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Removing metalwork

3-minute read

This page will give you information about removing metalware. If you have any questions, you should ask your GP or other relevant health professional.

What is metalware used for?

Metalware includes plates, screws, rods and wires. These are specially made from stainless steel or titanium for the following operations on bones.

  • fixing a broken bone in position while it heals
  • joining bones to remove an arthritic joint
  • changing the shape of a bone

What are the benefits of surgery?

The following are the main reasons for having your metalware removed.

  • to reduce any pain or discomfort
  • to help treat an infection around the metalware
  • to prevent the metalware from disappearing inside the bone
  • to prevent the metalware from getting in the way if you need another operation later

Are there any alternatives to surgery?

Pain or discomfort from your metalware can sometimes be helped by taking painkillers, avoiding pressure over the metalware and keeping warm when the weather is cold.

If you have an infection around the metalware, you can sometimes keep it under control by taking antibiotics.

Illustration showing plates fixed to the bone with screws.
Plates fixed to the bone with screws.

What does the operation involve?

Various anaesthetic techniques are possible.

The operation usually takes 30 minutes to an hour.

Your surgeon will usually remove the metalware through the same cut used to put it in. Small screws or wires can sometimes be hard to find and your surgeon may need to use a larger cut and x-rays. Even larger pieces of metalware can be hard to find and remove if they are covered with scar tissue or bone.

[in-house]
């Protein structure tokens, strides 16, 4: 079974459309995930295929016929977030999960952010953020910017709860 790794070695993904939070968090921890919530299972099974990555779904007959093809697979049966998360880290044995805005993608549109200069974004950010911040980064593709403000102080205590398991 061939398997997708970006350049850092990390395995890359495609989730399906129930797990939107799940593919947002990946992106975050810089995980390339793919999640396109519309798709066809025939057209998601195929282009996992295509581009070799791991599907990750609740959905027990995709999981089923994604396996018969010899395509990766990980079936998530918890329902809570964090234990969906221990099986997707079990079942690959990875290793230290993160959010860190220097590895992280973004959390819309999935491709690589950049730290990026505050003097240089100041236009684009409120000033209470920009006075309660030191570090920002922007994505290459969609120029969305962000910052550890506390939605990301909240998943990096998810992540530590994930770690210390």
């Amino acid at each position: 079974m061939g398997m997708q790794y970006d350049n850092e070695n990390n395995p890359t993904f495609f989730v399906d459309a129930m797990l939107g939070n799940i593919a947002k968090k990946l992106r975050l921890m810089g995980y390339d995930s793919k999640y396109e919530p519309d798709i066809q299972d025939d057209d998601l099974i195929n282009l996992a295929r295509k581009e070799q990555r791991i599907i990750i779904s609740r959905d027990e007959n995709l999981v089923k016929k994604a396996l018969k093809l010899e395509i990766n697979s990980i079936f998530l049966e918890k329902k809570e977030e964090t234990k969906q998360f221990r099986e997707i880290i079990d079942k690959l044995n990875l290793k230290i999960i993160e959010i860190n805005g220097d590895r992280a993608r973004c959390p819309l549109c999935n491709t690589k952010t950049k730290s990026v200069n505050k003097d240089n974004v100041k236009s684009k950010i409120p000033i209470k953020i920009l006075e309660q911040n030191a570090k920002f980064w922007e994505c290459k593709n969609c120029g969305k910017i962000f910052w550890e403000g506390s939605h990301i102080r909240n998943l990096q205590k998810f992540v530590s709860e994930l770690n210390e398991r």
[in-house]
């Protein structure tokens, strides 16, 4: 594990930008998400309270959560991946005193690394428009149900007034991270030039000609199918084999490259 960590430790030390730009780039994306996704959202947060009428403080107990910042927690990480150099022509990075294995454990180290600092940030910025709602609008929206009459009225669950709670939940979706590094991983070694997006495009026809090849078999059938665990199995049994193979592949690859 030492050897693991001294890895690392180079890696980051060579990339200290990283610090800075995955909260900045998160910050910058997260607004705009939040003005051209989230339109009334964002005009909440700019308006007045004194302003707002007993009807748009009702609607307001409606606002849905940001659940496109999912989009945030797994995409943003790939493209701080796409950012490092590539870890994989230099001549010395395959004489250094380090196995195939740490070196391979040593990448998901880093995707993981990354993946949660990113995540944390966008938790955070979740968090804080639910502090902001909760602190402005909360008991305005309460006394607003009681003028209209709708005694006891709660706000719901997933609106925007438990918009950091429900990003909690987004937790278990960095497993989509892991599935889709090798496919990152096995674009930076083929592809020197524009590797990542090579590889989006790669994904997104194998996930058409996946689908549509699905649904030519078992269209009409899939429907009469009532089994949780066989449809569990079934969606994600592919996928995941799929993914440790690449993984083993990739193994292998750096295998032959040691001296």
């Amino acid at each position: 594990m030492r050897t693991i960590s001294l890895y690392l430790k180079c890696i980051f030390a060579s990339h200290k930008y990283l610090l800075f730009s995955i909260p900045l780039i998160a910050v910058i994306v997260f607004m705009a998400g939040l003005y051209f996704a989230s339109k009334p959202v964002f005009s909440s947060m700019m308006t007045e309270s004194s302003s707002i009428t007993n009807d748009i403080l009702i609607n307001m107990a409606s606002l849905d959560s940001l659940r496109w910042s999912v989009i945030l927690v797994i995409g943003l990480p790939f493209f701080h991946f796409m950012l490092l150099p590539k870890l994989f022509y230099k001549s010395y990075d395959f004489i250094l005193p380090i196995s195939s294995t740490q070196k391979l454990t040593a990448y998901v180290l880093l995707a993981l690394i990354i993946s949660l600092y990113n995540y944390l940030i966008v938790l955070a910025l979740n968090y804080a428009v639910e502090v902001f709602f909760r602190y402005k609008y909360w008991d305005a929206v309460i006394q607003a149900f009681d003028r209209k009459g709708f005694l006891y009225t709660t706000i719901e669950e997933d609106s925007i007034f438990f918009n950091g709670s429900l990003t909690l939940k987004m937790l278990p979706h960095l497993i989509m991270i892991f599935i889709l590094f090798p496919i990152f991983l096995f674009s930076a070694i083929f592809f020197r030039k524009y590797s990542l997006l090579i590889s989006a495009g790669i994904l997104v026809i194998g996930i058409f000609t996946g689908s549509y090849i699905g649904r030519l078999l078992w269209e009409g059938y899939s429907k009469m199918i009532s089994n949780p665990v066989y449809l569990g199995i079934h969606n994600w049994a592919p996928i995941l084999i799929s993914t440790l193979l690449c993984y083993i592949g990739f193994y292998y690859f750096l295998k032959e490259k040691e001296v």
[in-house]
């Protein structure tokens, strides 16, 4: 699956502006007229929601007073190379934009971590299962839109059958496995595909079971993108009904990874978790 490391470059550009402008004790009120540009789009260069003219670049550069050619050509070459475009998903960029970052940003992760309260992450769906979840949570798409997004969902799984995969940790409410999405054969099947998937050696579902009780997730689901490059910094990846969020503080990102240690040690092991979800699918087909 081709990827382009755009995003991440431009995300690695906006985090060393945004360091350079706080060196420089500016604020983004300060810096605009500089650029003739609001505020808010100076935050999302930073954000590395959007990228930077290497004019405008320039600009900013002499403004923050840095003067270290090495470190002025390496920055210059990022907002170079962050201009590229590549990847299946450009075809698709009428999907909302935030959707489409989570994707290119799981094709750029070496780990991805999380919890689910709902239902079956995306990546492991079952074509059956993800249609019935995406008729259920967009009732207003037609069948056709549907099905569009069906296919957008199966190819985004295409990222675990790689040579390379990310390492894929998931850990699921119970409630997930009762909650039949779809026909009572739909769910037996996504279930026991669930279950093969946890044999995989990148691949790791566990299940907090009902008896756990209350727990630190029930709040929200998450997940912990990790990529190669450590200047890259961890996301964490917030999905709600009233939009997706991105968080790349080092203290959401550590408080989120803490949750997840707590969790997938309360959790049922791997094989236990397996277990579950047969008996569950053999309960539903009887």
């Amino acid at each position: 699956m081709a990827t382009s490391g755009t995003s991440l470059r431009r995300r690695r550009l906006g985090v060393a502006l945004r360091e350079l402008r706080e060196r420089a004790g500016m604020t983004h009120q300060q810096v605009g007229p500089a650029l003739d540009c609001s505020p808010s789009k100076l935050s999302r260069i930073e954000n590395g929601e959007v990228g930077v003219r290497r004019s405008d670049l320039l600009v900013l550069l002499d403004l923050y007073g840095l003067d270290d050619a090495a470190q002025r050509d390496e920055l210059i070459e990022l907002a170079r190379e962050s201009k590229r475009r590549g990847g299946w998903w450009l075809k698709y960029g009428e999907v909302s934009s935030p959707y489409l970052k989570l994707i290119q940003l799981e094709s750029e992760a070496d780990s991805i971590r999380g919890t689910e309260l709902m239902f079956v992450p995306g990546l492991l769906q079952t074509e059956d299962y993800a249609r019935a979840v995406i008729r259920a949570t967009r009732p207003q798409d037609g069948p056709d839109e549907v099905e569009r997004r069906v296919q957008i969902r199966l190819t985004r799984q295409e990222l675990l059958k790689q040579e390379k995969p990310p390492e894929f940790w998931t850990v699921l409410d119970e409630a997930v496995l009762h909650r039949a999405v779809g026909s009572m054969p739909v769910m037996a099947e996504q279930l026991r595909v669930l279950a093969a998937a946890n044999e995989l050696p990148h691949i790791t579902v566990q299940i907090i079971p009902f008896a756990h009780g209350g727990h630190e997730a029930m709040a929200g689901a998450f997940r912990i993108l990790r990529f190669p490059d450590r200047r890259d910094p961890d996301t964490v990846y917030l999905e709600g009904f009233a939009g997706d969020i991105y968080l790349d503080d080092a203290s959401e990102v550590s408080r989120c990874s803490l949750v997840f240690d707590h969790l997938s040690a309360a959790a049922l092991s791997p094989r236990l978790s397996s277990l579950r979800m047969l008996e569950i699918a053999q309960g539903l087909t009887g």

What complications can happen?

Some complications can be serious and can even cause death.

General complications of any operation

  • pain
  • bleeding
  • infection of the surgical site (wound)
  • allergic reaction to the equipment, materials or medication
  • unsightly scarring of your skin
  • difficulty passing urine
  • blood clot in your leg
  • blood clot in your lung

Specific complications of this operation

  • failure to remove all metalware
  • damage to nerves nearby
  • weakening of the bone
  • severe pain, stiffness and loss of use of your arm or leg

How soon will I recover?

You should be able to go home the same day or the day after.

Spend most of the time during the first week with your arm or leg raised so that the swelling settles.

You may be given exercises to help get your joints moving.

Your surgeon will tell you when you can return to normal activities.

It can take 6 months or longer to recover completely from surgery.


Metalware is often used in operations to help bones to heal. Once your bones have healed, your surgeon may recommend removing the metalware to reduce or prevent any problems it may cause.


The operation and treatment information on this page is published under license by Healthdirect Australia from EIDO Healthcare Australia and is protected by copyright laws. Other than for your personal, non-commercial use, you may not copy, print out, download or otherwise reproduce any of the information. The information should not replace advice that your relevant health professional would give you. Medical Illustration Copyright ©

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Last reviewed: September 2021

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